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Graham Parker mines the past

Johnny D's, Somerville, Mass., September 11, 2008

Reviewed by Jeffrey B. Remz

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A good three decades into his career, Graham Parker hasn't changed all that much in some ways. And that's not a bad thing. He still has a bit of an edge about him, but one supposes it's more all in good fun than ego at play. But most importantly as demonstrated by his 100-minute show, his musical skills remain solidly intact from quality of songs to delivery to vocals.

The Brit, who has long lived in upstate New York, began in 1976 as a pub rocker with two great albums, "Heat Treatment" and "Howlin' Wind" done with his ace backing band The Rumour. He never became a huge star, but continued making quality music over the years without ever really relying on churning out hits to keep his career going. Interestingly, in recent years, while on the Bloodshot Records label, Parker, 57, has mined far more of a country and rootsy sound with his last year's "Don't Tell Columbus" a solid effort.

During the show, Parker tended to rely more so on his first two discs than anything else, starting off with a reworked version of Fool's Gold, where the Dylan influence was quite apparent. He went for more of a country beat on the somewhat faster and more forceful Backdoor Love. Parker, who was solo acoustic for most of the night, sang well with his voice quite clear and his playing forceful on songs like Hard Side of Rain from "Don't Tell Columbus." He went slightly tougher when he took out his electric guitar - the twangy start of Get Started Start a Fire was particularly strong with a lot of tremolo.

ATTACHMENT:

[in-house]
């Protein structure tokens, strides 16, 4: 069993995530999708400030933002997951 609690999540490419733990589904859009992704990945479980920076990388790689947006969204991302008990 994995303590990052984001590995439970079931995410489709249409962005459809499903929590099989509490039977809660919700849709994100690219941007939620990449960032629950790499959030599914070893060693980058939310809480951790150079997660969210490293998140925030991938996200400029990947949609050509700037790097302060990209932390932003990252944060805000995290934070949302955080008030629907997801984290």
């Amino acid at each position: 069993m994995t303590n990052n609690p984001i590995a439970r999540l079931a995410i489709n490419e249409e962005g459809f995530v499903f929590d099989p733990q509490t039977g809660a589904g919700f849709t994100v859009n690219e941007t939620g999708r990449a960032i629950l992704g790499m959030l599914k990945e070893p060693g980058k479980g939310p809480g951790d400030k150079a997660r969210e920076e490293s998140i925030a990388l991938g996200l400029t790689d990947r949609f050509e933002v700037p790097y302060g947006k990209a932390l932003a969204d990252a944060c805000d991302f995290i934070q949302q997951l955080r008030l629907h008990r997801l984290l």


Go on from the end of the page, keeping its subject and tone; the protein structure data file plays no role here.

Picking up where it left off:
If there would be one criticism, it's that Parker relied too heavily on his old catalogue with most of the songs being decades old, like That's What They All Say, a reworked version of the snarling chestnut with very nice use of harp, Don't Ask Me Questions, Just Something You're Going Through, Local Girls, White Honey and Back to Schooldays.

None of the songs sounded dated or routine for Parker, but it would have also been nice to hear more cuts from more recent albums, including "Songs of No Consequence" and "Don't Tell Columbus." They are solid bodies of music.

But apparently Parker knew why he had a good turnout and a warm response from the crowd - maybe they were fans from the get go - and that's not such a bad place to be.

Mike Gent, guitarist for The Figgs, had a winning opening set, getting the crowd's attention with some good songs, including a humorous one aimed at Guns N' Roses. He fleshed out Parker's sound during his encore with guitar and vocals.